Online misinformation, cyber-attacks, and the overall threat of external interference in the election were not last minute concerns in Ukraine.
These issues were raised several months before the election, Global Voices reports.
Ultimately, the election passed without major disruptions, so while some of these concerns turned out to be unjustified, the role of the internet in Sunday's vote was more important than ever. According to 2019 data from the country’s State Statistical Service, 26 million Ukrainians are online, including half of them actively using social networks.
Politics has always been on top agenda in the Ukrainian social media: the 2014 Euromaidan protests were famously sparked by a single Facebook post. This year, which also saw a presidential election in March, was no exception. According to an study by Internews Ukraine and Singularex data analytics, Sunday’s elections provoked a tsunami of activity on social networks, with election-related posts surging immediately after the announcement of the parliament's dissolution.
The most widespread hashtags were #вибори2019 (“2019 elections”); supporters of Servant of the People used the hashtags #зробимоїхразом ("let's beat them together!") and #зедепутат ("Ze[lensky]Deputy"), while supporters of the Holos party led by rock singer Svyatoslav Vakarchuk used #КомандаЗмін ("team of change").
Interestingly, social media users were not too optimistic about the upcoming elections, with negative rhetoric towards all parties dominating 42% of Facebook posts identified as "political", while positive rhetoric was found in only 15% of the posts.
Nevertheless, with Facebook becoming the country's leading social network after the 2017 ban of Russian social media sites, negative attitudes hardly deterred politicians from targeting the country's 13 million active Facebook users. This tactic comes as no surprise given that the success of Zelensky's presidential campaign on a few months before was partially attributed to engaging with younger voters online. At the same time, parties and candidates also actively used Instagram, YouTube, Twitter, and messaging platforms such as Viber and Telegram.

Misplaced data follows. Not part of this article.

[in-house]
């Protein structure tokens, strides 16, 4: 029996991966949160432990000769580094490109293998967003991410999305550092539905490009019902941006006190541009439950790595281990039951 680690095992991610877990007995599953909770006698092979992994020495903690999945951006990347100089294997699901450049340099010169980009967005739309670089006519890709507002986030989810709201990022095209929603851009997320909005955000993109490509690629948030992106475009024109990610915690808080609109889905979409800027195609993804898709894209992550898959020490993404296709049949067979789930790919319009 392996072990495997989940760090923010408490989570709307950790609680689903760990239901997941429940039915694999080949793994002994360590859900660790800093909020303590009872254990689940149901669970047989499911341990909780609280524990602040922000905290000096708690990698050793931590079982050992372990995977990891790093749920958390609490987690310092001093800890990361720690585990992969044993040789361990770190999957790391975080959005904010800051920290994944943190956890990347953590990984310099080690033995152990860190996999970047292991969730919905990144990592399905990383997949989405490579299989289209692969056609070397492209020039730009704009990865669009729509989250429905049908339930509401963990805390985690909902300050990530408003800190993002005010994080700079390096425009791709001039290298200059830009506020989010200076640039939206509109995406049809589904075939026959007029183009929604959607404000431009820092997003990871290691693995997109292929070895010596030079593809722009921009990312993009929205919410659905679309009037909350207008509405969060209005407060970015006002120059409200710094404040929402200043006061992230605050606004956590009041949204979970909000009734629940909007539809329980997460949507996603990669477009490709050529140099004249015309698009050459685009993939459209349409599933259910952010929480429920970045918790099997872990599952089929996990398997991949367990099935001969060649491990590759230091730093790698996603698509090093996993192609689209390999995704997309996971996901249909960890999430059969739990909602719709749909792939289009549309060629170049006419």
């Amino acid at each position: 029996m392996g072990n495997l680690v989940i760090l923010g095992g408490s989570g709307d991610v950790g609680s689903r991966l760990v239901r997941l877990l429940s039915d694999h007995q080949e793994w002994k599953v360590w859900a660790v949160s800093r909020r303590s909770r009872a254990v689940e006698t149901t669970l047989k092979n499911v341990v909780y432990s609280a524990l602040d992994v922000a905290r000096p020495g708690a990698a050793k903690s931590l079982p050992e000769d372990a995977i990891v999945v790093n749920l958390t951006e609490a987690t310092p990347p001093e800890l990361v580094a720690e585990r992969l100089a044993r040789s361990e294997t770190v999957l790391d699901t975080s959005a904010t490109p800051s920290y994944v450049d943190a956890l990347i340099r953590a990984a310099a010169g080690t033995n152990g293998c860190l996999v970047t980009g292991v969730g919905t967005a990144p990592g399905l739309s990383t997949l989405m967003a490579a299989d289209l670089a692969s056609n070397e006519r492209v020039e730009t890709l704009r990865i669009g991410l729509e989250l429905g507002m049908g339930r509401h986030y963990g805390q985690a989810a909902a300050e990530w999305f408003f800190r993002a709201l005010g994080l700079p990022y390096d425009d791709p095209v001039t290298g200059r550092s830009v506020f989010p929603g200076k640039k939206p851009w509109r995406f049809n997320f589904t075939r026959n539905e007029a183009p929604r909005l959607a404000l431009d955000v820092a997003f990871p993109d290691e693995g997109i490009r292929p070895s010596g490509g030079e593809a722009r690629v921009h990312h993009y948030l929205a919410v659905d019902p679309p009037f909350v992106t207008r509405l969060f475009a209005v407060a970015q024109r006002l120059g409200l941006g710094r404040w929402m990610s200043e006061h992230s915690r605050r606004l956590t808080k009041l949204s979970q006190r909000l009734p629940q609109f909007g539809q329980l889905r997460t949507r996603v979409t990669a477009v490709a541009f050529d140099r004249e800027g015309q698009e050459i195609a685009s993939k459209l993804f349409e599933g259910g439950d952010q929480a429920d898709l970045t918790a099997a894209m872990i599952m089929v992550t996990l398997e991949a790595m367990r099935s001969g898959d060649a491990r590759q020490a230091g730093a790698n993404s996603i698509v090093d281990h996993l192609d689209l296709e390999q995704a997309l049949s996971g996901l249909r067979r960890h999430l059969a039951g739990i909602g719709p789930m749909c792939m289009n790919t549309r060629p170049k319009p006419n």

Alongside the increasingly sophisticated targeted advertising services provided by Facebook and other platforms, current Ukrainian election legislation does not distinguish between online and offline campaigning. It establishes no clear mechanisms for candidates to report and for regulators – to monitor expenses for online ads.
In fact, according to election observers, this year Ukrainian politicians used social media and particularly Facebook for campaigning more actively than ever before, with 40,427 political ads published on the social network during the active campaign period. In total, this cost all election contestants more than $1,800,000.
Alongside advertisements on social media, the five parties expected to take seats in parliament used a variety of other online methods to engage voters. For instance, some urged voters to provide their phone numbers, subscribe to mailing lists, join Viber or Telegram messenger channels, engage with their messenger bots to receive information about the party or observe elections, or install mobile applications. Most of these mechanisms would provide subscribers with information about the party and its candidates, their election platform, and the latest news, as well as basic information about voting. In addition, some parties also used their websites to actively recruit members, volunteers, and candidates.
For example, although Ukrainian internet users sometimes debate the risks of their data being collected by Russian online platforms and tools, it seems that very few think about how their data is being collected and used by domestic actors.